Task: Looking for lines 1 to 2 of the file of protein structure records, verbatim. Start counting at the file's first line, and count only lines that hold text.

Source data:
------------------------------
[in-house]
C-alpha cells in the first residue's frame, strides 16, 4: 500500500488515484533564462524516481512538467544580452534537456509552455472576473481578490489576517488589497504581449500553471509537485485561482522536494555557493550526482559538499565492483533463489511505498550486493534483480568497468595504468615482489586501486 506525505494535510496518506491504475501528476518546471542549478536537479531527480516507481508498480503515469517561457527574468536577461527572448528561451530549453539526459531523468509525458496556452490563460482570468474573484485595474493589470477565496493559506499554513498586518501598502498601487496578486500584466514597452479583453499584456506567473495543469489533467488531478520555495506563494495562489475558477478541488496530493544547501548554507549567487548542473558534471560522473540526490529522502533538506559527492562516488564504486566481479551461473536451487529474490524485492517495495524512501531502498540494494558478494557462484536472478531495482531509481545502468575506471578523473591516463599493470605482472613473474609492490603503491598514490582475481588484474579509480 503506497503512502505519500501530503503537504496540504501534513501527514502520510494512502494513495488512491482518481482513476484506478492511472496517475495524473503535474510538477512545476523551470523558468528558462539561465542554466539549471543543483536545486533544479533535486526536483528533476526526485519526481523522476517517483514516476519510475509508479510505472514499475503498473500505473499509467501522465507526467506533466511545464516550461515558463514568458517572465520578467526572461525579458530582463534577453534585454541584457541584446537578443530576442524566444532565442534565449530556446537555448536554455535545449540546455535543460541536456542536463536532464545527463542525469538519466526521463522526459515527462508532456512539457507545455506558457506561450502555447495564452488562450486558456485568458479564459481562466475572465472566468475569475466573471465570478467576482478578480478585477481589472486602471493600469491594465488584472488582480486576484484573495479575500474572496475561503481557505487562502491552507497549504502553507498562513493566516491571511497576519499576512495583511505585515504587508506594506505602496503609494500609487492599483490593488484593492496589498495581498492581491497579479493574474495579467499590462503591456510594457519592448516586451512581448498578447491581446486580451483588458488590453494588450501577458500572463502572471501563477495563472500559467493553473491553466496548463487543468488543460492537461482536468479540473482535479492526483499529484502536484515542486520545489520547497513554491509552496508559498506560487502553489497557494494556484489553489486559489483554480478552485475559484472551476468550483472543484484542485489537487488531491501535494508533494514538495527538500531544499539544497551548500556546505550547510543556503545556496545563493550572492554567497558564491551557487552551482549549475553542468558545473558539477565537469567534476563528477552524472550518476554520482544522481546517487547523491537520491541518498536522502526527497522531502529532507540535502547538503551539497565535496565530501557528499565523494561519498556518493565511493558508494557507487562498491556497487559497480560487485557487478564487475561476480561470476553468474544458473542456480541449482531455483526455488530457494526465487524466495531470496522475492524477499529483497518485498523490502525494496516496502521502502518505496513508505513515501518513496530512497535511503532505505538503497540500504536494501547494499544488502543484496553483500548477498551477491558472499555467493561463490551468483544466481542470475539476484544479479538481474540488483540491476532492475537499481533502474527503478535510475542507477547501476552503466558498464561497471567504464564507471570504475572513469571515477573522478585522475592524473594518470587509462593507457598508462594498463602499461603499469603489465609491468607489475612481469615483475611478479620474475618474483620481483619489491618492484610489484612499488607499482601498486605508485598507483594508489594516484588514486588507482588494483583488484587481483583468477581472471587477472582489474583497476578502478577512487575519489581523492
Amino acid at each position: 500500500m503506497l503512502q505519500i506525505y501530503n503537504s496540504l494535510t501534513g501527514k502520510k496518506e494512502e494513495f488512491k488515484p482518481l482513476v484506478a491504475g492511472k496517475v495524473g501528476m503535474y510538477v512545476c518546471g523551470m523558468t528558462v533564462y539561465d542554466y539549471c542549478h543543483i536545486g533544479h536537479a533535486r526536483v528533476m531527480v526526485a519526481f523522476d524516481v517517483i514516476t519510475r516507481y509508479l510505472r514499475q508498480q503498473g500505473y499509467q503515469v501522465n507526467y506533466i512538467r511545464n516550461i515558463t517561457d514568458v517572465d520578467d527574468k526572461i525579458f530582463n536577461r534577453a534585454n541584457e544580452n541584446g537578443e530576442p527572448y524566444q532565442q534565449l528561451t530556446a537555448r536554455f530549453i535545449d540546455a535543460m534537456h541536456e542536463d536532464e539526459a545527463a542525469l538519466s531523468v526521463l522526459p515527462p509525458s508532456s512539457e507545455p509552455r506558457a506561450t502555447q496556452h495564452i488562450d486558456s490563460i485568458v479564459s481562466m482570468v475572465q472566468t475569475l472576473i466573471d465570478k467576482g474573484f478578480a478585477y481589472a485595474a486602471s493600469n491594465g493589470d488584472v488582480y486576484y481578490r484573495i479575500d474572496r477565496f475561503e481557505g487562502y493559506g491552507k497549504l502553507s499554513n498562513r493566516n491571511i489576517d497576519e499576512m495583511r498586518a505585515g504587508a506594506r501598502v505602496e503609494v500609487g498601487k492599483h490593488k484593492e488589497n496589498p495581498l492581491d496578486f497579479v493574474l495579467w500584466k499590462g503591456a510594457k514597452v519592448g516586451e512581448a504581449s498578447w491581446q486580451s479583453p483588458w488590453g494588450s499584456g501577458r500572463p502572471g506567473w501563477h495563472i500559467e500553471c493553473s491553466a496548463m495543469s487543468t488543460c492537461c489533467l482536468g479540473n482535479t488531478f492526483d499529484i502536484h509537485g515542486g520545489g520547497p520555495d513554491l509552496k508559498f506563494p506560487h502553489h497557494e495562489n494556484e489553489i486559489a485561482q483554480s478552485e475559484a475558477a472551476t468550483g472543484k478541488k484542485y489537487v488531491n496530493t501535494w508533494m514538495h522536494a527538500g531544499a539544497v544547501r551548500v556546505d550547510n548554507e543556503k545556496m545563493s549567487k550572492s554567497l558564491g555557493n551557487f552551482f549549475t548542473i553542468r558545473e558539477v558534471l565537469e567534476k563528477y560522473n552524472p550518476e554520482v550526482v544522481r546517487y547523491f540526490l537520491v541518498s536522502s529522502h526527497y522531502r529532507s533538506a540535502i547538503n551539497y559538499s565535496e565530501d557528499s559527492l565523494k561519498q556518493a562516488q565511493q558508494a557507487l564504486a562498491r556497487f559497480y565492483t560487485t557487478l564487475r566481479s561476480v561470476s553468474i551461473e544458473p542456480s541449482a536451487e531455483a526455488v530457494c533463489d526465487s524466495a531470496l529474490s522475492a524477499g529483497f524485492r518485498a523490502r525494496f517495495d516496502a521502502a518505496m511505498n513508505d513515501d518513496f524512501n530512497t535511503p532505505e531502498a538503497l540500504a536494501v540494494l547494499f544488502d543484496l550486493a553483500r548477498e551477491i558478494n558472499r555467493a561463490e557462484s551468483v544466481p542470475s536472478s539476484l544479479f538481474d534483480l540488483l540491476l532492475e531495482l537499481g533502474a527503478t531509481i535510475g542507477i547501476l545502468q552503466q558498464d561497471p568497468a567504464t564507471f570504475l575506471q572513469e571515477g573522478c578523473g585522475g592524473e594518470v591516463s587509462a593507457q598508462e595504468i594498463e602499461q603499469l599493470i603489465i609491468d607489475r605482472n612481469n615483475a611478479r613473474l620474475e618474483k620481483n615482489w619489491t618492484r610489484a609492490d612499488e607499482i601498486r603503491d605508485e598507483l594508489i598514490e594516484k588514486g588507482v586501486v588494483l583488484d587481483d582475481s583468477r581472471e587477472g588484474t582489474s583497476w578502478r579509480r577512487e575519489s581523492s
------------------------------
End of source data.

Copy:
[in-house]
C-alpha cells in the first residue's frame, strides 16, 4: 500500500488515484533564462524516481512538467544580452534537456509552455472576473481578490489576517488589497504581449500553471509537485485561482522536494555557493550526482559538499565492483533463489511505498550486493534483480568497468595504468615482489586501486 506525505494535510496518506491504475501528476518546471542549478536537479531527480516507481508498480503515469517561457527574468536577461527572448528561451530549453539526459531523468509525458496556452490563460482570468474573484485595474493589470477565496493559506499554513498586518501598502498601487496578486500584466514597452479583453499584456506567473495543469489533467488531478520555495506563494495562489475558477478541488496530493544547501548554507549567487548542473558534471560522473540526490529522502533538506559527492562516488564504486566481479551461473536451487529474490524485492517495495524512501531502498540494494558478494557462484536472478531495482531509481545502468575506471578523473591516463599493470605482472613473474609492490603503491598514490582475481588484474579509480 503506497503512502505519500501530503503537504496540504501534513501527514502520510494512502494513495488512491482518481482513476484506478492511472496517475495524473503535474510538477512545476523551470523558468528558462539561465542554466539549471543543483536545486533544479533535486526536483528533476526526485519526481523522476517517483514516476519510475509508479510505472514499475503498473500505473499509467501522465507526467506533466511545464516550461515558463514568458517572465520578467526572461525579458530582463534577453534585454541584457541584446537578443530576442524566444532565442534565449530556446537555448536554455535545449540546455535543460541536456542536463536532464545527463542525469538519466526521463522526459515527462508532456512539457507545455506558457506561450502555447495564452488562450486558456485568458479564459481562466475572465472566468475569475466573471465570478467576482478578480478585477481589472486602471493600469491594465488584472488582480486576484484573495479575500474572496475561503481557505487562502491552507497549504502553507498562513493566516491571511497576519499576512495583511505585515504587508506594506505602496503609494500609487492599483490593488484593492496589498495581498492581491497579479493574474495579467499590462503591456510594457519592448516586451512581448498578447491581446486580451483588458488590453494588450501577458500572463502572471501563477495563472500559467493553473491553466496548463487543468488543460492537461482536468479540473482535479492526483499529484502536484515542486520545489520547497513554491509552496508559498506560487502553489497557494494556484489553489486559489483554480478552485475559484472551476468550483472543484484542485489537487488531491501535494508533494514538495527538500531544499539544497551548500556546505550547510543556503545556496545563493550572492554567497558564491551557487552551482549549475553542468558545473558539477565537469567534476563528477552524472550518476554520482544522481546517487547523491537520491541518498536522502526527497522531502529532507540535502547538503551539497565535496565530501557528499565523494561519498556518493565511493558508494557507487562498491556497487559497480560487485557487478564487475561476480561470476553468474544458473542456480541449482531455483526455488530457494526465487524466495531470496522475492524477499529483497518485498523490502525494496516496502521502502518505496513508505513515501518513496530512497535511503532505505538503497540500504536494501547494499544488502543484496553483500548477498551477491558472499555467493561463490551468483544466481542470475539476484544479479538481474540488483540491476532492475537499481533502474527503478535510475542507477547501476552503466558498464561497471567504464564507471570504475572513469571515477573522478585522475592524473594518470587509462593507457598508462594498463602499461603499469603489465609491468607489475612481469615483475611478479620474475618474483620481483619489491618492484610489484612499488607499482601498486605508485598507483594508489594516484588514486588507482588494483583488484587481483583468477581472471587477472582489474583497476578502478577512487575519489581523492